A key difference between phono preamps and the other types of preamps is that the former have an extra job. Creating a phonograph record is a physical act, and signals in the lower frequencies (bass guitars, James Earl Jones’ voice) take up more space on a record. The amount of time available for recording would be reduced if these signals they were fully represented on the disc. In the 1940s, the Recording Industry Association of America found a way to avoid pressing those lower frequencies into the vinyl. The preamp’s extra job is to equalize (restore the lower frequencies).

A Crowded Field of Preamp Makers

A quick look at the top sellers at Amazon and surfing some sites on the web suggests two things about the phono preamp market: There are a lot of companies making these widgets and the gulf in prices is great.

Here are some names to keep in mind: Rolls, Schiit, Little Bear, Pyle, Fosi, Pro-Ject, Rega, Turntable Lab, Yamaha, Vincent, Ompait, Cambridge Audio, ARTessories, Mobile Fidelity, Bellari, Art Precision, NAD and Graham Slee.

That’s a lot of companies and, I fear, simply listing them is of marginal use. However, if you are shopping and see any devices from these manufacturers you can be fairly certain that they are not just throwing one or two products into the market to see how they do. This list is not exhaustive. The best advice is to google a name you don’t recognize to see if they are players or wannabes.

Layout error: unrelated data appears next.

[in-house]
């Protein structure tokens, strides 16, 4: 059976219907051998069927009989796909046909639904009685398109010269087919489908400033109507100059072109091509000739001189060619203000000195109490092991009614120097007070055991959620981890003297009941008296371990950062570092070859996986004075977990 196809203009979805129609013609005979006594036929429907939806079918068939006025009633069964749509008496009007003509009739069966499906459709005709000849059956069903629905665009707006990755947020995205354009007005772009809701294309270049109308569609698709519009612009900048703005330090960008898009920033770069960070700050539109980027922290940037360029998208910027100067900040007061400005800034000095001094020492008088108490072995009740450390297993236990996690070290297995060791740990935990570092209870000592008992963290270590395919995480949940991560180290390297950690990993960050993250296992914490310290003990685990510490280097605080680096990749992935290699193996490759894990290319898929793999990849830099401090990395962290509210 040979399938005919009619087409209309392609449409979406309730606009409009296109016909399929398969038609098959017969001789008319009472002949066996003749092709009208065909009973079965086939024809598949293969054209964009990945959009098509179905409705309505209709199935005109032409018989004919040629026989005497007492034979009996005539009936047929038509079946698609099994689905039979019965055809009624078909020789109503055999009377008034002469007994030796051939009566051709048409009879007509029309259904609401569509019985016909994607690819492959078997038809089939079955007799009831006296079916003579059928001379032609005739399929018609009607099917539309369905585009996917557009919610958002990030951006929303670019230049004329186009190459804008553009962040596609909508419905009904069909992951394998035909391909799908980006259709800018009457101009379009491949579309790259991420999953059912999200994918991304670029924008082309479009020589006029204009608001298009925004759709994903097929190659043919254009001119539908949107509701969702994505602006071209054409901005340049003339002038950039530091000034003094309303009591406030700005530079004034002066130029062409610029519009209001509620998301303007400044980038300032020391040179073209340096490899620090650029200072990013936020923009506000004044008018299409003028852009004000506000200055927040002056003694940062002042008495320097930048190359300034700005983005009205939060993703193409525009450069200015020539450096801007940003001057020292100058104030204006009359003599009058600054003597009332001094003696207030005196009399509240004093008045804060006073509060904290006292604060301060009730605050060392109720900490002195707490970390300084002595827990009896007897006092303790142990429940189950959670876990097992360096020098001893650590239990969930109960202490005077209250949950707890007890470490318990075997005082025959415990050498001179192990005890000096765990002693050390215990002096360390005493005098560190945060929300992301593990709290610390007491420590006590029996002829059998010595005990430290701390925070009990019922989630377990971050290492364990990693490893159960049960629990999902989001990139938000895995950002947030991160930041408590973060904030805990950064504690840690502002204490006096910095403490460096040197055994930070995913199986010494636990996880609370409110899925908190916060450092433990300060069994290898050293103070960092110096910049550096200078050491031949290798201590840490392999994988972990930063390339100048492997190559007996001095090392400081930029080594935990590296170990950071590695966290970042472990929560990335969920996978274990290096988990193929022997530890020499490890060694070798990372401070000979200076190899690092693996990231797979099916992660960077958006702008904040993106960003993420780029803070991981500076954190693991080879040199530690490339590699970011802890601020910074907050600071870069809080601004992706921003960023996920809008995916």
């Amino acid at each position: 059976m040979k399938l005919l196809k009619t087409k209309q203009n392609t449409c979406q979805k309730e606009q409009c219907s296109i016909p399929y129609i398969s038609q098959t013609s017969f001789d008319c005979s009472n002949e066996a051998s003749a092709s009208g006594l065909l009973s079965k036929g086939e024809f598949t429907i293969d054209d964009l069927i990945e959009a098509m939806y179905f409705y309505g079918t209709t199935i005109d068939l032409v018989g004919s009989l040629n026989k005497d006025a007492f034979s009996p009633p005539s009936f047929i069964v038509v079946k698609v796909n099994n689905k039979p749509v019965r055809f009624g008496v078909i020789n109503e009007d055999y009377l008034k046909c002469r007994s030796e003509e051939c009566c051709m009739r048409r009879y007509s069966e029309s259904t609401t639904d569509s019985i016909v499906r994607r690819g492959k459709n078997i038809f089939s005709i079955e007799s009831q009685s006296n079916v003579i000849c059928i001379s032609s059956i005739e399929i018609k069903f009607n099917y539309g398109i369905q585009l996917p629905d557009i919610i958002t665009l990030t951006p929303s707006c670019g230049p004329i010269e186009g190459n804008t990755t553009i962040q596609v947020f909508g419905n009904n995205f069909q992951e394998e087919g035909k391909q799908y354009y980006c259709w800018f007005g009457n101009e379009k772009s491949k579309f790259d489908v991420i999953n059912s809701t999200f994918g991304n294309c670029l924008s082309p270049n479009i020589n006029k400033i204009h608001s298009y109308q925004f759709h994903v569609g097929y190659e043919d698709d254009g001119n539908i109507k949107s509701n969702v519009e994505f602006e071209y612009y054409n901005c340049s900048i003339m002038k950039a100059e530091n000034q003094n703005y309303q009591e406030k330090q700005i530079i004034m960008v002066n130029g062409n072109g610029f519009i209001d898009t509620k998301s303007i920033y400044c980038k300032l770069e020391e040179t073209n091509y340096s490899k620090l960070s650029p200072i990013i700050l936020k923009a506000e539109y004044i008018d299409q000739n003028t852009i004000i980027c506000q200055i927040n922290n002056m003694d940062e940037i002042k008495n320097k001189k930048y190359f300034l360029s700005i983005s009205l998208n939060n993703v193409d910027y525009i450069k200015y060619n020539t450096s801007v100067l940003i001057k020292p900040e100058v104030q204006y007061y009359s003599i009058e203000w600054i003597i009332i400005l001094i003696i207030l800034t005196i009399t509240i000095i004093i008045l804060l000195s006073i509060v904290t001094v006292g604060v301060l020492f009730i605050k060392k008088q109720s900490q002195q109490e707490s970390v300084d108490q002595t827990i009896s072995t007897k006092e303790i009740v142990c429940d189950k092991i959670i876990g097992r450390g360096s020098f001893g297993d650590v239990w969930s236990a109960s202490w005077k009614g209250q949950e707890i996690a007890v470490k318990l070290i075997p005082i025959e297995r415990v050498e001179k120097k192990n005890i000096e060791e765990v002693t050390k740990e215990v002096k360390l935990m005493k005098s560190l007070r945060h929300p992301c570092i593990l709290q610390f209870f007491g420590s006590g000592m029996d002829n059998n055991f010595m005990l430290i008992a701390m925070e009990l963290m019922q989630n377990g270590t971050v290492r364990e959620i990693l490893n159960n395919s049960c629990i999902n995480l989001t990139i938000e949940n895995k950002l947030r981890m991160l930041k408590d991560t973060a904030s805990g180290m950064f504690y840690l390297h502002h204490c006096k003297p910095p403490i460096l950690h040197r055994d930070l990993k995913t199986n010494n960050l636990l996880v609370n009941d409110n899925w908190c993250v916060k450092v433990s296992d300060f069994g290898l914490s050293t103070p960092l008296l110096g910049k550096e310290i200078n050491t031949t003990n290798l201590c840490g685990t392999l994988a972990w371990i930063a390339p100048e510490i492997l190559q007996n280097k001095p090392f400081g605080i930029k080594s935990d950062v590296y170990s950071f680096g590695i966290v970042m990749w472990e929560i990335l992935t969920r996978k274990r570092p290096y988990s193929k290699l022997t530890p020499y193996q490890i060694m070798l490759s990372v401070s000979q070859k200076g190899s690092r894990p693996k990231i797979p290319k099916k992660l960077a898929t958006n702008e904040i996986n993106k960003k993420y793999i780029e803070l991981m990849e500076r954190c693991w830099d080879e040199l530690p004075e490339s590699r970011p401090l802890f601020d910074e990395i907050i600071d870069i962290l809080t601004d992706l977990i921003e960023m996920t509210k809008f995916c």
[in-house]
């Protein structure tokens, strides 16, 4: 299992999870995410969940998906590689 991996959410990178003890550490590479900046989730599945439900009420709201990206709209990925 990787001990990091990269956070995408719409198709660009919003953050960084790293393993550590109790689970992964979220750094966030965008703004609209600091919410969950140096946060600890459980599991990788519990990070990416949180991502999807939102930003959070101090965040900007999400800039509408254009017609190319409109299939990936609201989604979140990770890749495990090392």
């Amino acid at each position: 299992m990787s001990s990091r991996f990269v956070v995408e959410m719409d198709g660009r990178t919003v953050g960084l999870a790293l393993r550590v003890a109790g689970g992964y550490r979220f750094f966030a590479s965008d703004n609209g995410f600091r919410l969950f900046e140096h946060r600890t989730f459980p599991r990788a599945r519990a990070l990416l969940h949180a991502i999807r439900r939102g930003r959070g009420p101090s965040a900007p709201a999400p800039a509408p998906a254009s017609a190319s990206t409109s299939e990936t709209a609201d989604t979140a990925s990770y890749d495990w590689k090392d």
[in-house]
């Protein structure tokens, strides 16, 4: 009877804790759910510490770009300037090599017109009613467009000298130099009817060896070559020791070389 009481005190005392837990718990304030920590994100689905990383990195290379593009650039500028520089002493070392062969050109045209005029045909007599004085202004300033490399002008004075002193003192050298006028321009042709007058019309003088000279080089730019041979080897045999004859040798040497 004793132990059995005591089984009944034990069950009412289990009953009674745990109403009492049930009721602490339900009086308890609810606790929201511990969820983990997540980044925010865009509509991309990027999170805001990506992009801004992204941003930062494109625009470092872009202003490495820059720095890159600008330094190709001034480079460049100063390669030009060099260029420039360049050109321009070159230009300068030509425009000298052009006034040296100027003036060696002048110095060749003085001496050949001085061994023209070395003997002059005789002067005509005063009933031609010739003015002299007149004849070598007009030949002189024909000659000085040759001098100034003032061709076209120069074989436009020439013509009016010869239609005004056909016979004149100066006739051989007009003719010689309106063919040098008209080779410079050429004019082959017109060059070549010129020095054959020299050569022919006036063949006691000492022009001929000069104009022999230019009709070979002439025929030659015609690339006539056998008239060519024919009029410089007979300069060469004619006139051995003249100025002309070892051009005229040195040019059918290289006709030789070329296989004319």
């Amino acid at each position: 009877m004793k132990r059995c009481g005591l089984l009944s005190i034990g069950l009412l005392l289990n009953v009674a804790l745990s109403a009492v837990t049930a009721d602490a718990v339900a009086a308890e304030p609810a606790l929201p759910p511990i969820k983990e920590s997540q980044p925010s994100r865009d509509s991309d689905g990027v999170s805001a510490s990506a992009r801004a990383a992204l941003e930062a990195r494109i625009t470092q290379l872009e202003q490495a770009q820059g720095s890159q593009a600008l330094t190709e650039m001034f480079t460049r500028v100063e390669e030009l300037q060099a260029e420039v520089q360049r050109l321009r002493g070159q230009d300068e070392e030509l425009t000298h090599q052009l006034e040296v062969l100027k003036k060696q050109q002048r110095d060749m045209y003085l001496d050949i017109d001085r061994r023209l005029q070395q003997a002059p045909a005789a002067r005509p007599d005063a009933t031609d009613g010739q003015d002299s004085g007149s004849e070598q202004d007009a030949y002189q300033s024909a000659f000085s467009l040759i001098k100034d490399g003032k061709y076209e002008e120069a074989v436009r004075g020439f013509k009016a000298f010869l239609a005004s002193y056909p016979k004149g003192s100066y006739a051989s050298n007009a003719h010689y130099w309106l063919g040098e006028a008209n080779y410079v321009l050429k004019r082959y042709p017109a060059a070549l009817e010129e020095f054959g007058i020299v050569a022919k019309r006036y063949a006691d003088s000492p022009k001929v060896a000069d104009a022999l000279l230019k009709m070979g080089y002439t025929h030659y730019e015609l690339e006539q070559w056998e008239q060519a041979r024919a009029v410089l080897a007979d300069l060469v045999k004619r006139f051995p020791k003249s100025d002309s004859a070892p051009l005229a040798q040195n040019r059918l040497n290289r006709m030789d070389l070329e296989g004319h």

The tremendous gulf between the highest and lowest prices – from about $30 to more than $1,000 – suggests that you are are getting what you need and not paying for things you don’t. A $1,000 preamp almost certainly goes way beyond audio to cover the entire home theater waterfront with extra functions and top-shelf elements and construction. If that’s what you need, go for it. If affordable phono equipment is what you want (perhaps all you want to do is revive an old turntable to play your forty year-old vinyl  you can get by for far less.

Key Specs

Following are a brief description of key specs and what Pyle noted for its PP999 phonon preamp. I’m structuring this article around that unit simply because it was the first one that came up when I Googled Amazon’s best sellers.

Output Level: This is the boost provided by the preamp to the signal arriving from the cartridge and delivered to the amplifier. It is measured in volts. The output level of the PP999 is 2 Volts.

Signal to noise ratio: SNR is an important measure that compares the intended, perfect signal against the noise – imperfections and background noise caused by a variety of factors  A-WTD stands for A-weighted. It is a scale of measuring S/R ratio that is most attuned to human hearing. The SNR of the PP999 is 70 dB (A-WTD).

Total harmonic distortion: It’s amazing how quickly these things become difficult to understand. A typical example is this paragraph by David Williams at All About Circuits from a few years ago:

A voltage or current that is purely sinusoidal has no harmonic distortion because it is a signal consisting of a single frequency. A voltage or current that is periodic but not purely sinusoidal will have higher frequency components in it contributing to the harmonic distortion of the signal. In general, the less that a periodic signal looks like a sine wave, the stronger the harmonic components are and the more harmonic distortion it will have.

Got it? The idea seems to be this: There is no harmonic distortion when somebody sings or plays a single note on an instrument. The sine wave (the graph of the waveform over time) created will be perfect (i.e., not harmonically distorted) because it is the only sound being measured. If, however, if a second instrument or singer enters the picture and doesn’t precisely match the first — i.e. provides sound at a different frequency — the curve becomes imperfect. That’s harmonic distortion. THD for the Pyle PP999 is 0.08 for 1 KHz 3 mV Input.